Friday, June 15, 2007

Teachers' free speech trumps union politics

Once in a while, the Supreme Court gets one right. From WND:
The U.S. Supreme Court, in a decision that could impact millions of public-sector employees nationwide, concluded today the First Amendment right of teachers trumps the speech privileges of organized labor.

The decision, in the consolidated Washington vs. Washington Education Association and Davenport vs. WEA cases, found organized labor, such as teachers associations, have no "constitutional right" to use money collected as "agency fees" from nonmembers for political purposes.

"We are elated that the U.S. Supreme Court has honored the First Amendment rights of teachers by overturning the state Supreme Court's decision," said Bob Williams, president of the Evergreen Freedom Foundation, which has worked on the case for a decade. "The court understood that the constitutional rights of teachers should be protected and are not superseded by the union's statutory rights.

"This ruling will help protect non-member teachers from having their agency fees used on union politics against their will," he said.

Booker Stallworth, communications director for the foundation, told WND the case originated with a list of teachers who had a variety of complaints about the Washington Education Association's dedication of its financial resources to help causes to which the teachers objected, including homosexual marriage and abortion issues.

Some of the teachers appreciate collective bargaining but don't like union politics," he told WND. "Some of the teachers are pro-life, some are against homosexual marriage. For a number of reasons they preferred to not have the union speak for them politically and have their own dollars used against them."

Diane Lenning, an English and history teacher, said, "My major objections to the NEA are that there is an operative glass ceiling for moderate and conservative Republicans, independents and Christians."

Added Cindy Omlin, a speech pathologist. "There were many political causes that they were funneling my union dues toward that I found to be very offensive."

"I wanted to be congruent with my beliefs," said Karen Petty, another instructor. "My dues were going to causes that personally I would go against."

The case focused on a Washington initiative, approved by voters, that required labor organizations to get permission from nonmember workers before using mandatory dues for political purposes.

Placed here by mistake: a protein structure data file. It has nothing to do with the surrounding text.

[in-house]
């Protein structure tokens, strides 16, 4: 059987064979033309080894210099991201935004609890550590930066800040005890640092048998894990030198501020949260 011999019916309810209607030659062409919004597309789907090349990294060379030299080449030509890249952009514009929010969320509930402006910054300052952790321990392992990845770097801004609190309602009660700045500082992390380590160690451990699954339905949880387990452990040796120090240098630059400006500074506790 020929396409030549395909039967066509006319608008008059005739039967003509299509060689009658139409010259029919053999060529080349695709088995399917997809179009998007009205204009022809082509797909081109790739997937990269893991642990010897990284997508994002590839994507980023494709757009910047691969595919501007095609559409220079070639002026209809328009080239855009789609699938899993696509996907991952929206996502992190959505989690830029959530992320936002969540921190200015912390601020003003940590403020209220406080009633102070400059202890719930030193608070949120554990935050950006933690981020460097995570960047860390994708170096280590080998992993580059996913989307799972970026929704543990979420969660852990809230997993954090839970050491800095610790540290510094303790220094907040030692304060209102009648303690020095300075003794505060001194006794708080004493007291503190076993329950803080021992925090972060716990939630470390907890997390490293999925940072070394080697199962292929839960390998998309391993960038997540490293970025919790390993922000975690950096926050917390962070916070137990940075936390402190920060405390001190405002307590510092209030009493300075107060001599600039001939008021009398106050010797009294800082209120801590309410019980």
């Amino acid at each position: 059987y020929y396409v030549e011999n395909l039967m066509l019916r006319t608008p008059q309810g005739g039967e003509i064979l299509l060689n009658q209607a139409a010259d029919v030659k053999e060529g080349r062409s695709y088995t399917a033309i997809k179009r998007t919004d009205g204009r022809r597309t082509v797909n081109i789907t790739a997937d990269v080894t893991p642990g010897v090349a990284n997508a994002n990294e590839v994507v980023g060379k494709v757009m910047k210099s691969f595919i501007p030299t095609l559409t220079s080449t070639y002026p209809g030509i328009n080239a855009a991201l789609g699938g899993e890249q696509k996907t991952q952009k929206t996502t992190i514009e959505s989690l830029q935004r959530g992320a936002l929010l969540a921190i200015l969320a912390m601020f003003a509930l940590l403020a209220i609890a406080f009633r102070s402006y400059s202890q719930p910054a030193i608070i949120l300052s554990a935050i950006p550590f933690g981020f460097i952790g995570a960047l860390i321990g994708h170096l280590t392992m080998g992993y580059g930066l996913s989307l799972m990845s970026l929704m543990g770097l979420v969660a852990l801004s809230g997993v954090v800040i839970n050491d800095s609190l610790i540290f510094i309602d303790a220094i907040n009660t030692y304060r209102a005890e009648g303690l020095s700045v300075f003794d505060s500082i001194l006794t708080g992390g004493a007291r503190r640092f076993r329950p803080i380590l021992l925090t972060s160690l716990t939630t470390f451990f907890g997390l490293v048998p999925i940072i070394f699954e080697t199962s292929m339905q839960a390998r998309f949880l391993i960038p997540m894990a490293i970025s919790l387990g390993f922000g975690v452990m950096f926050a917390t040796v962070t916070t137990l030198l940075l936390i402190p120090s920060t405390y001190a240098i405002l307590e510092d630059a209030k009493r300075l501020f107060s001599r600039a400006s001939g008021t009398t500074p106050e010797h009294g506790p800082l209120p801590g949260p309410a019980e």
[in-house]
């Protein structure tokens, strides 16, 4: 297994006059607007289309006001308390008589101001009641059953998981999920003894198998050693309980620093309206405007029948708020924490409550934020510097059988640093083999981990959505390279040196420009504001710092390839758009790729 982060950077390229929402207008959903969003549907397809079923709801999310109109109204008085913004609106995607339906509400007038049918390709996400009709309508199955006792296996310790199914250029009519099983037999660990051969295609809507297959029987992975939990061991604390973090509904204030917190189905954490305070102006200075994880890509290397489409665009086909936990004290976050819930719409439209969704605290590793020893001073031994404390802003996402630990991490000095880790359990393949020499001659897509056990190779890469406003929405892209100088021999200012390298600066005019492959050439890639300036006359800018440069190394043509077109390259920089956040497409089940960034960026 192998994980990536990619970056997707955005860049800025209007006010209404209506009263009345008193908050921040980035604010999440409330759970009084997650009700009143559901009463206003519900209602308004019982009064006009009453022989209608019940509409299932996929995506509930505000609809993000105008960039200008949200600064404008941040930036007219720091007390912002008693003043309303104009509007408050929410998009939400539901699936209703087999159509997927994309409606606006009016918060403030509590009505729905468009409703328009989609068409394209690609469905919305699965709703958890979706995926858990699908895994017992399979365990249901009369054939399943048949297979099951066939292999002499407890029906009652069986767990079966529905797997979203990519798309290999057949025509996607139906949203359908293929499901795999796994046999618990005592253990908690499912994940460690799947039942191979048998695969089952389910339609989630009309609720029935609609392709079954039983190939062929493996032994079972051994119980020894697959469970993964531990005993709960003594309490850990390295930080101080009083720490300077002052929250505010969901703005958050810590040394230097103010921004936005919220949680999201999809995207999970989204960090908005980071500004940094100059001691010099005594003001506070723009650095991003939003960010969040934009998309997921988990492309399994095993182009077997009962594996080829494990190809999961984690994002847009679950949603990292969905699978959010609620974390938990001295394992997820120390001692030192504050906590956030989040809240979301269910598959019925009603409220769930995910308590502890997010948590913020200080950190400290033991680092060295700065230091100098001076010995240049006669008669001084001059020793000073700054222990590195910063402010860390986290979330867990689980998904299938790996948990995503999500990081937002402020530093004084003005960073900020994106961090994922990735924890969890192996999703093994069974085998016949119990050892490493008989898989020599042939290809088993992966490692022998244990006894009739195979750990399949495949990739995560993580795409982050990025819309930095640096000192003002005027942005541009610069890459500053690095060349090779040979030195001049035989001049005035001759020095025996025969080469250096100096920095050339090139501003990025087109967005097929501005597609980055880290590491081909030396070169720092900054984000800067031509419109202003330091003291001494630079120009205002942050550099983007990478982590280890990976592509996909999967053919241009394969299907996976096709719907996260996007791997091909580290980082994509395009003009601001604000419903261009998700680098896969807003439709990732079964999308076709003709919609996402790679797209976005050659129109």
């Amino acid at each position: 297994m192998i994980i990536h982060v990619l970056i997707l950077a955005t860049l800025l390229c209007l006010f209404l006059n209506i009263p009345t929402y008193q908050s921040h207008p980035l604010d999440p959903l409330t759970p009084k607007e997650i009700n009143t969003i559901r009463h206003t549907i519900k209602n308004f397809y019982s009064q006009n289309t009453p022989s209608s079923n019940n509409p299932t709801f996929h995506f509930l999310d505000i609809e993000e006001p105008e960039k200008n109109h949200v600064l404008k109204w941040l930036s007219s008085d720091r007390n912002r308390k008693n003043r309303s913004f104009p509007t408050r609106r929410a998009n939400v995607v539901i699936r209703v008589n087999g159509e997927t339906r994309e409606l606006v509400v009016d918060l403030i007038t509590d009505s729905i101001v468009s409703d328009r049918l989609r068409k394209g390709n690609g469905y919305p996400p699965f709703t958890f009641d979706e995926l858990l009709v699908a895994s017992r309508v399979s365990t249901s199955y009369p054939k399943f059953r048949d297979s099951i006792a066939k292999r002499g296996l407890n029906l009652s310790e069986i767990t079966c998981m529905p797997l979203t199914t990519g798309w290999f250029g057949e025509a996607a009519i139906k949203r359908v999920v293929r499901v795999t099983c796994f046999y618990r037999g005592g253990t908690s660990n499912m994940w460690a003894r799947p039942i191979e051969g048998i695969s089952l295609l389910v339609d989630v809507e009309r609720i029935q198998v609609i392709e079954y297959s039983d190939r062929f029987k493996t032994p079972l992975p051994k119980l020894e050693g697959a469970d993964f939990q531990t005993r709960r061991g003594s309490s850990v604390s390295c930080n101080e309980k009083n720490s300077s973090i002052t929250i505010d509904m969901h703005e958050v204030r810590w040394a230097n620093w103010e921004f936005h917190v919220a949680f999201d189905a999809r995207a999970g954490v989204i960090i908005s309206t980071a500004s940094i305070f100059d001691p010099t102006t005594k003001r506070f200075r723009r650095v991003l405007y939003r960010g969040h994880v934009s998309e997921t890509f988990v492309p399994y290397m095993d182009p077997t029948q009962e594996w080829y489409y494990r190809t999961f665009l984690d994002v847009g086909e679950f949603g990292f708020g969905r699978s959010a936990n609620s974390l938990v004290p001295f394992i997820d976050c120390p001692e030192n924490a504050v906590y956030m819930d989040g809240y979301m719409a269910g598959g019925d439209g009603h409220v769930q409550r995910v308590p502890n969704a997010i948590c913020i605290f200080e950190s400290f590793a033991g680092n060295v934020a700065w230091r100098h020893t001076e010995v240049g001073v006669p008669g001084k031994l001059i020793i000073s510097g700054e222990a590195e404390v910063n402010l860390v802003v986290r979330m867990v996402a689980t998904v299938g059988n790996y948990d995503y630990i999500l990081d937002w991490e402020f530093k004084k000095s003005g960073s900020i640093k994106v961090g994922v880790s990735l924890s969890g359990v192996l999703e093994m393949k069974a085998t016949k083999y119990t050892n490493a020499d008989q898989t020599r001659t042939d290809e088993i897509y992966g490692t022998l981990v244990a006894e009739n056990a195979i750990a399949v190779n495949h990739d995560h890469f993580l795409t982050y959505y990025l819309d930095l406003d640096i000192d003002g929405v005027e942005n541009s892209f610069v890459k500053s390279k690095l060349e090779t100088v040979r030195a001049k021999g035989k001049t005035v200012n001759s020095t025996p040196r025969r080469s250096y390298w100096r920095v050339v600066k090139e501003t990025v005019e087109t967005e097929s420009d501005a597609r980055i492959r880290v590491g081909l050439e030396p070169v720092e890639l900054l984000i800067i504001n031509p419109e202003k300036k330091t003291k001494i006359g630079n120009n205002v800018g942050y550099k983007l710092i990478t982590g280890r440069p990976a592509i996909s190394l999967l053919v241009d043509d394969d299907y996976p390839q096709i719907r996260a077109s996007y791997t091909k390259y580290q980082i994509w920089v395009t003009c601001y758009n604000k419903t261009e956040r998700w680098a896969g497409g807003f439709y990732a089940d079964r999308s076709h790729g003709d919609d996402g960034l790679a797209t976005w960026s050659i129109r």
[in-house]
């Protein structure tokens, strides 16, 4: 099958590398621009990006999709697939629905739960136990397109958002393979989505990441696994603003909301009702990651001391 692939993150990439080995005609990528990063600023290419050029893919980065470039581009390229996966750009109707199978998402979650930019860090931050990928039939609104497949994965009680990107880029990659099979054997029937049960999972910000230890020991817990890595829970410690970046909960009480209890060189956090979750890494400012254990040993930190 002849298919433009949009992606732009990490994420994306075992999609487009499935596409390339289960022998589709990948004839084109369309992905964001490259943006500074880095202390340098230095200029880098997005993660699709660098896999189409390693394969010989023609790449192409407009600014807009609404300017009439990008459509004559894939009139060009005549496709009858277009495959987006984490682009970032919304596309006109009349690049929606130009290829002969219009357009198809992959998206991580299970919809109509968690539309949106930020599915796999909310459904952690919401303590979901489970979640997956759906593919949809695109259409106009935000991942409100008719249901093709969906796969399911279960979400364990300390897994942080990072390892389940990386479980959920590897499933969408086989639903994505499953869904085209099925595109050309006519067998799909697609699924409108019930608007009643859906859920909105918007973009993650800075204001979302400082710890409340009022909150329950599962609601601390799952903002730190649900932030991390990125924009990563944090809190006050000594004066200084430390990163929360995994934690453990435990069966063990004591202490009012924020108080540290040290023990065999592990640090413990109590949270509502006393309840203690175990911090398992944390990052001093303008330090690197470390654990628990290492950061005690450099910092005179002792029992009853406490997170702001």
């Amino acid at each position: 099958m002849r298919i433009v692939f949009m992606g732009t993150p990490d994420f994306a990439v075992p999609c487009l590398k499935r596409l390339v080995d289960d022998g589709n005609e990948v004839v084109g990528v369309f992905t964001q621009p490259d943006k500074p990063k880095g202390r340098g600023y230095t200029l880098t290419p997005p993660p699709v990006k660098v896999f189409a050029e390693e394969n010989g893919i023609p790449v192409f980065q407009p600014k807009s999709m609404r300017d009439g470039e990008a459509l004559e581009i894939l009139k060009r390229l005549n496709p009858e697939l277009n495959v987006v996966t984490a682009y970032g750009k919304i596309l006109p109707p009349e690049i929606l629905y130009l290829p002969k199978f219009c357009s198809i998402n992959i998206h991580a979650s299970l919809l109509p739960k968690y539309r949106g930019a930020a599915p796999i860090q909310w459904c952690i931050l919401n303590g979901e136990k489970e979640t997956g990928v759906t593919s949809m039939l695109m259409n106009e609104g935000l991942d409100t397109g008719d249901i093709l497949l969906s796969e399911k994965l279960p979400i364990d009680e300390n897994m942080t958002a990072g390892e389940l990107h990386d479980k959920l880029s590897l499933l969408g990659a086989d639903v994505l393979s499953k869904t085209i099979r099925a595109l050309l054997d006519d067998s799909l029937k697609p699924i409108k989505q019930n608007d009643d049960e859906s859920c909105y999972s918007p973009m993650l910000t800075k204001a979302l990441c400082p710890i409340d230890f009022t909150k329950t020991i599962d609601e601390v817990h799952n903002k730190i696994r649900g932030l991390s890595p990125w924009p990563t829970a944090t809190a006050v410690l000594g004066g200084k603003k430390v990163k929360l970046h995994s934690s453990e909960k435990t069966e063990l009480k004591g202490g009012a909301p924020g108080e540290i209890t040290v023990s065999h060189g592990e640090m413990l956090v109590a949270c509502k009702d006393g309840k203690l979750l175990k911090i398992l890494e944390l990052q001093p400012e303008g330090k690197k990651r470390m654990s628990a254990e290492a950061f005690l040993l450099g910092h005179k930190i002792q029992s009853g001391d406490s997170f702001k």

In many cases, workers are not required to be union members but must pay a fee equivalent to union dues because they are the beneficiaries of collective bargaining.

Unions, however, are increasingly active politically, and many times support causes such as homosexual marriage and the abortion industry under the guise of "rights" -- issues Christians and others would choose not to back.

WEA had admitted to multiple violations of the Washington law during an investigation then was fined more than $590,000 for its actions. However, on appeal, the Washington state Supreme Court concluded the "free speech rights" of the union superseded the First Amendment rights of the individuals.

"The agency-fee cases did not balance constitutional rights in such a manner, because unions have no constitutional entitlement to nonmember-employees' fees," the U.S. Supreme Court countered. "For First Amendment purposes, it is immaterial that [state law] restricts a union's use of funds only after they are within the union's possession. The fees are in the union's possession only because Washington and its union-contracting government agencies have compelled their employees to pay those fees."

"As applied, … [Washington state law] is not fairly described as a restriction on how the union can spend 'its' money; it is a condition placed upon the union's extraordinary state entitlement to acquire and spend other people's money," the Supreme Court said.

"The next step is to make sure the law is strongly enforced … to ensure the WEA and other unions are in compliance," Williams said. "The WEA has been busily attempting to undermine the law while it was under Supreme Court review." ...

This is good news for teachers everywhere who object to their unions spending their dues on grotesque liberal policies and agendas.

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